Across the democratic world countries such as Australia, the UK and France have seen increasingly repressive social distancing measures. In Australia, the federal government has left enforcement to the states, creating uncertainty and a space for arbitrary policing. Police in Victorian and New South Wales are handing out ‘on the spot’ fines of up to $20,000 and terms of up to six months’ imprisonment for failure to follow self-isolation rules. There are also police powers to conduct random checks. France recently commenced a 15-day lockdown, deploying 100,000 police officers across the country. Citizens are required to present identification paperwork to police to prove they can leave their homes to buy necessities or attend work. The United Kingdom’s coronavirus bill gives police, public health and immigration officers sweeping powers to detain people suspected of carrying the coronavirus. Police in Warrington said it had issued six court summons for offences, such as shopping for “non-essential items” and going “out for a drive due to boredom,” while Derbyshire Police admitted using drones to monitor citizens out walking. While it is important for people to adhere to social distancing to maximise their health and the health of the broader community, rushed laws that expand arbitrary police powers have several inherent risks. In India, police brutality has been widely publicised. In an appalling video that went viral, police in the northern state of Uttar Pradesh force young boys to perform frog jumps as punishment for violating the state curfew. A video shared in March this year displays police waiting outside a mosque in the southern state of Karnataka, beating worshipers with a stick as they leave. Similar cases of oppressive law enforcement have been reported around the country. Social media accounts display messages of people running out of food yet afraid to leave their dwellings, fearful of the police. While abuse of police powers varies throughout the democratic world, all democracies must protest police abuse and pressure law-makers to clarify COVID laws, removing the risk of arbitrary application.
Akin to increased surveillance powers post-9/11, democracies are acting swiftly to keep a close eye on their citizens. Israel’s counterterrorism unit will use technologies like phone tracking – typically used on Palestinians – to track citizens, sending a text to their phone when they breach quarantine rules or may have come into contact with an infected person. South Korea, has employed web developers to build detailed maps of citizens’ movements using CCTV, phone-tracking and bank transaction data. Taiwan has built an electronic fence using phone-tracking data to enforce quarantine measures. Strict surveillance measures adopted to monitor citizens during coronavirus lockdowns could result in the long-lasting erosion of personal freedoms. United Nations’ privacy chief Joseph Cannataci warned of the danger with sweeping surveillance laws introduced to protect citizens in exceptional circumstances. The privacy chief cautioned that while most civilians accept the need for emergency measures, they could outlast the current crisis. While health data can be useful in assessing citizens’ vulnerability to COVID-19, it could also be abused by governments and hackers to vilify vulnerable minorities. Cannataci describes a situation where such information could be abused to identify HIV-positive people in countries where homophobia is widespread and this condition is seen as an indicator of homosexuality. Additional surveillance during emergency crises such as the coronavirus are demanded however, by accepting such laws, we open the possibility of further encroachment on our civil liberties.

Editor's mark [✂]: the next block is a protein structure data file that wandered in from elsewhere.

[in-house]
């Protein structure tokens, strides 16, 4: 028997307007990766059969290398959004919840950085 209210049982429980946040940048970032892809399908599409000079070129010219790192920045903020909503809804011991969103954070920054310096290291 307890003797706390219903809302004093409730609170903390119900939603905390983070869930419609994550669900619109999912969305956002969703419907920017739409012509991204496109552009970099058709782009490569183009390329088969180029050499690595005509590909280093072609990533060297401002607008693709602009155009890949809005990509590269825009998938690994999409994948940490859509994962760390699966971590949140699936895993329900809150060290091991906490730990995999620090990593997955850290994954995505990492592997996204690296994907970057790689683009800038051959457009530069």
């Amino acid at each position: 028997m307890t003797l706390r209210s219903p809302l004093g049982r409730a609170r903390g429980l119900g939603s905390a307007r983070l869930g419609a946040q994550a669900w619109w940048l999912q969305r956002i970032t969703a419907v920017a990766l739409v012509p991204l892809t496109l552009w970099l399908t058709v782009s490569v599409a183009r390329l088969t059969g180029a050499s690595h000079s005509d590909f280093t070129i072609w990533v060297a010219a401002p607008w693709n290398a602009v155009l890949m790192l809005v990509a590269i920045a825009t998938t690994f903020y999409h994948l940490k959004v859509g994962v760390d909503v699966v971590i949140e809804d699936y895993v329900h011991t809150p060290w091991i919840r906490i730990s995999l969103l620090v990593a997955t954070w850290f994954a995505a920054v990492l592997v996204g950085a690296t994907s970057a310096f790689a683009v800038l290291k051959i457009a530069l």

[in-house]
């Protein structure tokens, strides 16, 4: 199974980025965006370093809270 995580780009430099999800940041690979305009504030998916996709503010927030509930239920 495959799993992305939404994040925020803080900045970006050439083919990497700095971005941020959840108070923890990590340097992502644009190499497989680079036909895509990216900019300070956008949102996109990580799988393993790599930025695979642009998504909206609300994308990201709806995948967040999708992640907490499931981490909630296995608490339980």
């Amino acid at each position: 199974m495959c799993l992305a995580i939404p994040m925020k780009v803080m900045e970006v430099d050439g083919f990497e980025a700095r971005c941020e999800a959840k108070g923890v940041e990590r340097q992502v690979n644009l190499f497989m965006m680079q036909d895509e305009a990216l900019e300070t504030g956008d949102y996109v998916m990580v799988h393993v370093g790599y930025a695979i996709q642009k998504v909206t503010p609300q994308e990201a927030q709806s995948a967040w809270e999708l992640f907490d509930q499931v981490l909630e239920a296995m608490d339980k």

Government intervention to close businesses, enforce social distancing, postpone elections and ramp up surveillance may be required to control the rapid spread of the coronavirus and protect the medical system from inundation. However, these measures may come at the incredible cost of weakening our democracies and steering a new wave of authoritarianism within the international order. The true test of time will reveal how many emergency measures will linger and continue to shape our world post-COVID-19. In the meantime, developing laws and regulations must include the necessary safeguards to ensure that measures are proportionate and temporary.